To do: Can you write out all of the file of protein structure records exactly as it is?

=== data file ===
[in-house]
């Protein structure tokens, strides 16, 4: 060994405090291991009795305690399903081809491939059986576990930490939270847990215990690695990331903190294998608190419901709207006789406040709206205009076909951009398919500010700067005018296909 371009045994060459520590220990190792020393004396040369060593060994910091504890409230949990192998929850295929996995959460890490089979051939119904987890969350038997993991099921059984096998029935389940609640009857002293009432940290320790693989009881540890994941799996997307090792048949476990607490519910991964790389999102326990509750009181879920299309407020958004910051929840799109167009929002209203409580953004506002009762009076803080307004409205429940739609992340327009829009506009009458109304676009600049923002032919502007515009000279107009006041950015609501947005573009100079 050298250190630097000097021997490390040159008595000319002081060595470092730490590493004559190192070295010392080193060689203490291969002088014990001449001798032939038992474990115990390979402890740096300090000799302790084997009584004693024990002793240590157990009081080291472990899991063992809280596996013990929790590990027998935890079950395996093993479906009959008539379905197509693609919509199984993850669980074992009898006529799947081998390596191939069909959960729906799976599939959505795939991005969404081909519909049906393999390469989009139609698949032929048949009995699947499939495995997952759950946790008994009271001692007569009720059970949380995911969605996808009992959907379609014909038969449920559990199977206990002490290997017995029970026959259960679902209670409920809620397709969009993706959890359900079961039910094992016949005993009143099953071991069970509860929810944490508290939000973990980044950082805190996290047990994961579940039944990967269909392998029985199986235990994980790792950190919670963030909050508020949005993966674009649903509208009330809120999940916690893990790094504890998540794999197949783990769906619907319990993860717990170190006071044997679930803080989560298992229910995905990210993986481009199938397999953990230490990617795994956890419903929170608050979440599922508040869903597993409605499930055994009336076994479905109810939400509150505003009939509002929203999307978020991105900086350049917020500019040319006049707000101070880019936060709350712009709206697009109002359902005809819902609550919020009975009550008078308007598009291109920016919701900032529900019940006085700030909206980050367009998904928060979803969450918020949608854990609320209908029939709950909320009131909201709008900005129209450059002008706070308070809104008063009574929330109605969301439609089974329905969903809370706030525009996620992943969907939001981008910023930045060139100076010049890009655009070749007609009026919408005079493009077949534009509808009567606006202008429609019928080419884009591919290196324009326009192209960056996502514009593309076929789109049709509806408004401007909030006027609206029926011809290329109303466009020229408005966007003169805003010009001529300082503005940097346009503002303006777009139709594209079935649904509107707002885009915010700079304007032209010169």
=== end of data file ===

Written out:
[in-house]
């Protein structure tokens, strides 16, 4: 060994405090291991009795305690399903081809491939059986576990930490939270847990215990690695990331903190294998608190419901709207006789406040709206205009076909951009398919500010700067005018296909 371009045994060459520590220990190792020393004396040369060593060994910091504890409230949990192998929850295929996995959460890490089979051939119904987890969350038997993991099921059984096998029935389940609640009857002293009432940290320790693989009881540890994941799996997307090792048949476990607490519910991964790389999102326990509750009181879920299309407020958004910051929840799109167009929002209203409580953004506002009762009076803080307004409205429940739609992340327009829009506009009458109304676009600049923002032919502007515009000279107009006041950015609501947005573009100079 050298250190630097000097021997490390040159008595000319002081060595470092730490590493004559190192070295010392080193060689203490291969002088014990001449001798032939038992474990115990390979402890740096300090000799302790084997009584004693024990002793240590157990009081080291472990899991063992809280596996013990929790590990027998935890079950395996093993479906009959008539379905197509693609919509199984993850669980074992009898006529799947081998390596191939069909959960729906799976599939959505795939991005969404081909519909049906393999390469989009139609698949032929048949009995699947499939495995997952759950946790008994009271001692007569009720059970949380995911969605996808009992959907379609014909038969449920559990199977206990002490290997017995029970026959259960679902209670409920809620397709969009993706959890359900079961039910094992016949005993009143099953071991069970509860929810944490508290939000973990980044950082805190996290047990994961579940039944990967269909392998029985199986235990994980790792950190919670963030909050508020949005993966674009649903509208009330809120999940916690893990790094504890998540794999197949783990769906619907319990993860717990170190006071044997679930803080989560298992229910995905990210993986481009199938397999953990230490990617795994956890419903929170608050979440599922508040869903597993409605499930055994009336076994479905109810939400509150505003009939509002929203999307978020991105900086350049917020500019040319006049707000101070880019936060709350712009709206697009109002359902005809819902609550919020009975009550008078308007598009291109920016919701900032529900019940006085700030909206980050367009998904928060979803969450918020949608854990609320209908029939709950909320009131909201709008900005129209450059002008706070308070809104008063009574929330109605969301439609089974329905969903809370706030525009996620992943969907939001981008910023930045060139100076010049890009655009070749007609009026919408005079493009077949534009509808009567606006202008429609019928080419884009591919290196324009326009192209960056996502514009593309076929789109049709509806408004401007909030006027609206029926011809290329109303466009020229408005966007003169805003010009001529300082503005940097346009503002303006777009139709594209079935649904509107707002885009915010700079304007032209010169």